Toast Points for the Week of May 6th -The Toast

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Hello. How are you? I wish I were still at the beach.

Publishing, Weight, and Writers Who Are “Hard to Look At”:

What that quote promises is, at best, that editors and other publishing gatekeepers will do their best not to hold a writer’s appearance against them, and promises it weakly at that. “We would have paid her the same money if she weighed 500 pounds and was really hard to look at” translates roughly to: “We would not try to offer a fat writer less money for being fat,” which seems an awfully low bar. The effect is a little too self-congratulatory by half . . . It assumes, too, that the reader believes it’s normal or somehow instinctive to want to offer less money to a fat writer (or anyone “hard to look at”). A lot of writers who know that editors and agents think of their bodies as “hard to look at” knew what that sentence means for them and what they can expect in trying to get published.

The Toast acquired another sestina by David Brooks this week!

I thought I liked raccoons, but.

Jessica Woodbury on apartment-hunting as a single parent:

Technically it is illegal for landlords to discriminate on the basis of family status, just like it is illegal to discriminate on the basis of religion or race. But it happens all the time; two applicants present themselves and you choose the married couple over the set of friends, the professionals with two incomes over the single person with children. There is nothing I can prove and nothing I can do but go on to the next place.

The kids ask about the new house we saw and I tell them we’ll keep looking. For some reason, I know how to own my strength and my struggle with my kids. I know that I need to be solid for them most of the time. I know that it’s also important for me to show them when something is hard.

Texts From Samuel Coleridge

Are you in an E.M. Forster novel?

Mara Wilson on her identification with Sandy and Rizzo and Grease:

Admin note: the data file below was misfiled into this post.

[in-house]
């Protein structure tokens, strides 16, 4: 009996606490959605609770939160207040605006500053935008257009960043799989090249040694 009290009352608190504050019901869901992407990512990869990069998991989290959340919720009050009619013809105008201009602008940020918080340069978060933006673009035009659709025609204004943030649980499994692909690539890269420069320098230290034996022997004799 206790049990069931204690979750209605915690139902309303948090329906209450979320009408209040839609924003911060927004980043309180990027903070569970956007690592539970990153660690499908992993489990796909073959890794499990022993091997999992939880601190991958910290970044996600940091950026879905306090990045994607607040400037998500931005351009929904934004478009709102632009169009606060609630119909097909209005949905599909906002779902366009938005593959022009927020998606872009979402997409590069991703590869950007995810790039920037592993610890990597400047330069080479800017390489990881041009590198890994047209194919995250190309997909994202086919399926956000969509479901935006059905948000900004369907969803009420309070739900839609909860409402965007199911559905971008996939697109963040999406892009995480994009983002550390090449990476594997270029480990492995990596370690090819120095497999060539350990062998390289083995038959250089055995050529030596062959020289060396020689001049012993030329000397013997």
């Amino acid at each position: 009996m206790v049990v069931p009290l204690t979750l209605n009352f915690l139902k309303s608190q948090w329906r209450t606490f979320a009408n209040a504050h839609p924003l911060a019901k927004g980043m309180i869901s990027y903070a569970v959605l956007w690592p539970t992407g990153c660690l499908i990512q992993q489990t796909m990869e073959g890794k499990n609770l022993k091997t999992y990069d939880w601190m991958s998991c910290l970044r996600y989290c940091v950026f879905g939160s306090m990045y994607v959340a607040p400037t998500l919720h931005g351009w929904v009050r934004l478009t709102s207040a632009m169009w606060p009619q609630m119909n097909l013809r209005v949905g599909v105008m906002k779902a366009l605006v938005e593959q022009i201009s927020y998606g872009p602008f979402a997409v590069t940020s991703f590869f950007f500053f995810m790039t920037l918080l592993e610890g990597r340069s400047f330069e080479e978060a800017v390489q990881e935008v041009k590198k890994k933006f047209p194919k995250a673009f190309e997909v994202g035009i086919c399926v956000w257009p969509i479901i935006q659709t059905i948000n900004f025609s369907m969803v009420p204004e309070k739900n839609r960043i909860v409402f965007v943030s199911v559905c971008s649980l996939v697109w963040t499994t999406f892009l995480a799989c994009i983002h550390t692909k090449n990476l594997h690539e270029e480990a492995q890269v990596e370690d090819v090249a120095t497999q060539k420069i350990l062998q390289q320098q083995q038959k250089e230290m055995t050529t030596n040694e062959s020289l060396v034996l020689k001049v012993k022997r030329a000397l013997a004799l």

I wanted to be them. They fought, they insulted and mocked each other, but they thought of each other first. There was a special place in my heart for each one of them: sweet schlemiel Frenchy, goofy Jan, flirty Marty… And Rizzo. My heart beat faster every time Rizzo was on screen. It wasn’t a crush, it was something else: she felt familiar to me. Cynical, impulsive, completely allergic to pity. She had all my bad qualities, but she wore them so well. I was never going to smoke and figured (wrongly) I wouldn’t have sex until I was married, but somewhere deep inside she and I were the same. I understood her, because she was me.

Then there was Sandy. Naive, timid Sandy. She was probably my least favorite, but with good reason: she was also me.

I really loved this short story by Emmy Nicklin.

Yesterday was my birthday, and I got many lovely tweets from Toasties. It really made no longer being at the beach, not eating Pony Tracks ice cream all day, and a relentless onslaught of flaming garbage tweets (in response to the most innocuous tweet ever, honestly) much more bearable. Today I’m giving myself the gift of Captain America: Civil War and a couple of good auto-blockers. What are you all up to this weekend?

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